Environmental Biology of Fishes

, Volume 97, Issue 7, pp 787–796 | Cite as

Bushmeat, over-fishing and covariates explaining fish abundance declines in the Central Congo Basin

  • Bila-Isia InogwabiniEmail author


Fish stocks are declining at alarming rates in the Central African forests but little is known about patterns of fishing pressure for different areas. To contribute to the understanding of covariates that could explain these trends, this study documented the relative abundances of fish in eleven sites in the western Democratic Republic of Congo in relation to human density, distance from the nearest markets and mean numbers of fishing nets. Linear regression indicated that, taken alone, 88 % of observed differences in fish relative abundance correlated with the mean number of fishing nets and 60 % of these differences were attributable to distance from the nearest market. Human density was marginally associated with fish abundance. The study also shows that fish and wildlife relative abundances followed the same trends: where more wildlife species remain, there are more abundant fish stocks. The two conservation messages of this paper are that, as is the case for bushmeat, fishing becomes a problem when the commercial market is its prime driver and a solution to the bushmeat crisis could also reduce over-fishing.


Bushmeat Fish abundance Large mammal Encounter rates Human density Market Mean number of nets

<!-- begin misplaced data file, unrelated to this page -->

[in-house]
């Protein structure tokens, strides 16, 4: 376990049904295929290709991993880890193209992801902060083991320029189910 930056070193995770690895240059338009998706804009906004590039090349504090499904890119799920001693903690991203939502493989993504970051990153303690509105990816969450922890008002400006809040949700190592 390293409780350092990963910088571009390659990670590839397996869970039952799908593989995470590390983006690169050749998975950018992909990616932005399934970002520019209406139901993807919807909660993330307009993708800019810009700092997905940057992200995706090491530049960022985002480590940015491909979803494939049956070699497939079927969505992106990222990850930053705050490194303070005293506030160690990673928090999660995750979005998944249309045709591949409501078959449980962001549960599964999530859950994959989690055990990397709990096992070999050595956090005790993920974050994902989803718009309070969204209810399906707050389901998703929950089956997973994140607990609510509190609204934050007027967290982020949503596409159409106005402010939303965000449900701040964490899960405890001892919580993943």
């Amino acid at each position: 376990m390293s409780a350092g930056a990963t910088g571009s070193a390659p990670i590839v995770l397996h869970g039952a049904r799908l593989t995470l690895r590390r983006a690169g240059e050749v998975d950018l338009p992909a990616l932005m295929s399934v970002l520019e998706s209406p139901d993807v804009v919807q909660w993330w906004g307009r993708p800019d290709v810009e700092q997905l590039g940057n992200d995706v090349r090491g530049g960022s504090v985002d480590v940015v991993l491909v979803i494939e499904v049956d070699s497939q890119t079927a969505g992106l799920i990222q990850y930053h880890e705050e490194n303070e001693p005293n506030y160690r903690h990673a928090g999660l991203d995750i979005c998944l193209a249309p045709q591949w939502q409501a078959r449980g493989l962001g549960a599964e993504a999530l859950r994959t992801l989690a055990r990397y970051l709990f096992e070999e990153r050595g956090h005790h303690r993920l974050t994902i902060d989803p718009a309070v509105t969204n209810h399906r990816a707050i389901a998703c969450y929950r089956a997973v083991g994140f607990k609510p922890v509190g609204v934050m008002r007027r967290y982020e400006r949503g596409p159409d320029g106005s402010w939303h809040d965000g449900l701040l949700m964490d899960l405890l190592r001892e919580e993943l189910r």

Data from the Salonga National Park were collected while I was working for the Zoological Society of Milwaukee and the Wildlife Conservation Society. Data from Lake Tumba were from my work with the WWF DRC Program. Two people reviewed the language and improved the shape and the message of this paper but wished to remain anonymous. Five anonymous peers reviewed the content of this paper and help greatly improve its quality. The writing up of this paper has been made possible through the postdoctoral grant in Aquatic Assessment - Identifying human influence in waters of the Lake Tumba landscape of the Swedish University of Agricultural Sciences, department of Aquatic Sciences and Assessment, Uppsala. Kevin H. Bishop commented earlier drafts of this manuscript. The research in the Salonga National Park was approved by the Congolese Institute for Conservation of Nature and the research in the Lake Tumba Landscape was approved by the Ministry of Environment and Nature conservation.


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Copyright information

© Springer Science+Business Media Dordrecht 2013

Authors and Affiliations

  1. 1.Swedish University of Agricultural SciencesUppsalaSweden

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